CEEH Centro de Estudios Europa Hispánica

Nueva Roma. Mitología y humanismo en el Renacimiento sevillano


Vicente Lleó Cañal


344 pages; 126 color illustrations; flapped paperback; 17 x 24,5 cm


Spanish; with the collaboration of the Real Academia Sevillana de Buenas Letras; 2012





In the course of the 16th century Seville received two royal visits of great significance: in 1526 that of the Emperor Charles V for his marriage to the princess Isabel of Portugal; in 1570 that of Philip II, who was in Andalusia after pacifying the rebellious Alpujarras. On both occasions, the city broke out in classicist galas displayed in a series of temporary architectural structures. By studying these decorative programmes one can learn the aspirations of Seville, which within a short period of time experienced a remarkable growth and a veritable metamorphosis.

From the time when in 1503 Seville was granted the monopoly of trade with the Indies and wealth began to flow in in enormous quantities, its ruling elites set out to bury the Moslem past under the myth of the New Rome, of a “Rome triumphant in spirit and greatness”, as Miguel de Cervantes described it. But those aspirations were overturned by the economic vicissitudes and social crisis of the last quarter of the 16th century, so that the dream of the New Rome turned into the New Babylon of Lope de Vega.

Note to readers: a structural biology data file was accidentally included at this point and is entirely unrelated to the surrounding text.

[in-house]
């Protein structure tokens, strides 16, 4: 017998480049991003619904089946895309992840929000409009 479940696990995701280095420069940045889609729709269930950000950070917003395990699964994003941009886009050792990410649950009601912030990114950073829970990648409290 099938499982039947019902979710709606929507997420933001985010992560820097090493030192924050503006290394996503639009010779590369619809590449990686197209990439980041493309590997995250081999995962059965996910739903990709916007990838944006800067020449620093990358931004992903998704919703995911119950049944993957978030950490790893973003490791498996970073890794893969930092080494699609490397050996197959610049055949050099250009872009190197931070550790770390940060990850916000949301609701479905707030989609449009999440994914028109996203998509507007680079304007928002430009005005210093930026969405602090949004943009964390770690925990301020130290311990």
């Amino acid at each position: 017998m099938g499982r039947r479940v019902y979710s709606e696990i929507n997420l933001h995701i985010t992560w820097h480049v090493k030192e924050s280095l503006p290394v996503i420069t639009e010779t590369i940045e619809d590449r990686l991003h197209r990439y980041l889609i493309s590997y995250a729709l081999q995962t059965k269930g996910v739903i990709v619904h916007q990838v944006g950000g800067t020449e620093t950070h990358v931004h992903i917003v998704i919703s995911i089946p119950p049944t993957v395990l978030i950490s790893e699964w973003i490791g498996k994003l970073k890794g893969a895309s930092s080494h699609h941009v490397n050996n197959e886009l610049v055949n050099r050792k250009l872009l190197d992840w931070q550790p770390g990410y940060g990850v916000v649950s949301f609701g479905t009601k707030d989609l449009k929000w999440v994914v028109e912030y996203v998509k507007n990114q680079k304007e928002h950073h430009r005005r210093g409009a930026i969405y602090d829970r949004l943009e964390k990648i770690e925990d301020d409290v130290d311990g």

This book studies that metamorphosis of Seville, examining not only the festive decorations but other areas such as the development of dwelling-houses or of funerary monuments, and the transformation of the urban landscape. It does this by looking at the contemporary sources, both literary and documentary, and also various artistic works of the time.

New edition, corrected, enlarged, and lavishly illustrated, of a classic study.

Vicente Lleó Cañal (1947–2021) was professor of Art History at the University of Seville. He had been research assistant to Professor Sir John H. Elliott at the Princeton Institute for Advanced Study and visiting professor at the Michigan-Ann Arbor University and at the Center for Advanced Study in the Visual Arts of the National Gallery, Washington D.C. Prominent among his publications are the monographs Nueva Roma. Mitología y humanismo en el Renacimiento sevillano (1979, new ed. 2012), La Casa de Pilatos (1998) and El Alcázar de Sevilla (2002). He was a member of the Real Academia Sevillana de Buenas Letras and patron of the Foundation of the Ducal House of Medinaceli.